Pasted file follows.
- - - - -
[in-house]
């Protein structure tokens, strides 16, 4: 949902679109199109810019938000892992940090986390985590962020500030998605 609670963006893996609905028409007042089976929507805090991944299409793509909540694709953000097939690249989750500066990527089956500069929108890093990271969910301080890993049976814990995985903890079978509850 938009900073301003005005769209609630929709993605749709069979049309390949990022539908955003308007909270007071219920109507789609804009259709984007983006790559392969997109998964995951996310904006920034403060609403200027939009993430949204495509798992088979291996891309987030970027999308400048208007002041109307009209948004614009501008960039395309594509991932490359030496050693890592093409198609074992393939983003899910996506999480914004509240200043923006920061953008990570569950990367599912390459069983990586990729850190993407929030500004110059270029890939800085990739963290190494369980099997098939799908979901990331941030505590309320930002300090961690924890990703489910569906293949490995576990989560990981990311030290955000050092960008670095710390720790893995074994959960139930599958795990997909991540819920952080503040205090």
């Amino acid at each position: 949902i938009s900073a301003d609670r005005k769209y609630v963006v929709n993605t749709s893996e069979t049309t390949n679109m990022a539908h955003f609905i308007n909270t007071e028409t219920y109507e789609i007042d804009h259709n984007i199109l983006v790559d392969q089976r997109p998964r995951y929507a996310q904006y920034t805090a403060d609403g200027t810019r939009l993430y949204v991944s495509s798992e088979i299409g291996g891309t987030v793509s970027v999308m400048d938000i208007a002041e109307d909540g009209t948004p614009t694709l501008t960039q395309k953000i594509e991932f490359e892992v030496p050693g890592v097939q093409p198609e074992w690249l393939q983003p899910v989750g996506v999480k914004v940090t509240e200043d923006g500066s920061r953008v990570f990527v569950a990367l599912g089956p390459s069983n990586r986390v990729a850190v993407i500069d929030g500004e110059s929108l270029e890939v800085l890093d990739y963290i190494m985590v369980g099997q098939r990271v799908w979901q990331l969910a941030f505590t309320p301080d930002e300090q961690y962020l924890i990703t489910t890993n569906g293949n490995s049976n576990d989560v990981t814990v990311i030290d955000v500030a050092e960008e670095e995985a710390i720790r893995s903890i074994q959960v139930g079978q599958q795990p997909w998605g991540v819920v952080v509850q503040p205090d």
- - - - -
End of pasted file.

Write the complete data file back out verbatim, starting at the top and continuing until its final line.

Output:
[in-house]
């Protein structure tokens, strides 16, 4: 949902679109199109810019938000892992940090986390985590962020500030998605 609670963006893996609905028409007042089976929507805090991944299409793509909540694709953000097939690249989750500066990527089956500069929108890093990271969910301080890993049976814990995985903890079978509850 938009900073301003005005769209609630929709993605749709069979049309390949990022539908955003308007909270007071219920109507789609804009259709984007983006790559392969997109998964995951996310904006920034403060609403200027939009993430949204495509798992088979291996891309987030970027999308400048208007002041109307009209948004614009501008960039395309594509991932490359030496050693890592093409198609074992393939983003899910996506999480914004509240200043923006920061953008990570569950990367599912390459069983990586990729850190993407929030500004110059270029890939800085990739963290190494369980099997098939799908979901990331941030505590309320930002300090961690924890990703489910569906293949490995576990989560990981990311030290955000050092960008670095710390720790893995074994959960139930599958795990997909991540819920952080503040205090």
């Amino acid at each position: 949902i938009s900073a301003d609670r005005k769209y609630v963006v929709n993605t749709s893996e069979t049309t390949n679109m990022a539908h955003f609905i308007n909270t007071e028409t219920y109507e789609i007042d804009h259709n984007i199109l983006v790559d392969q089976r997109p998964r995951y929507a996310q904006y920034t805090a403060d609403g200027t810019r939009l993430y949204v991944s495509s798992e088979i299409g291996g891309t987030v793509s970027v999308m400048d938000i208007a002041e109307d909540g009209t948004p614009t694709l501008t960039q395309k953000i594509e991932f490359e892992v030496p050693g890592v097939q093409p198609e074992w690249l393939q983003p899910v989750g996506v999480k914004v940090t509240e200043d923006g500066s920061r953008v990570f990527v569950a990367l599912g089956p390459s069983n990586r986390v990729a850190v993407i500069d929030g500004e110059s929108l270029e890939v800085l890093d990739y963290i190494m985590v369980g099997q098939r990271v799908w979901q990331l969910a941030f505590t309320p301080d930002e300090q961690y962020l924890i990703t489910t890993n569906g293949n490995s049976n576990d989560v990981t814990v990311i030290d955000v500030a050092e960008e670095e995985a710390i720790r893995s903890i074994q959960v139930g079978q599958q795990p997909w998605g991540v819920v952080v509850q503040p205090d």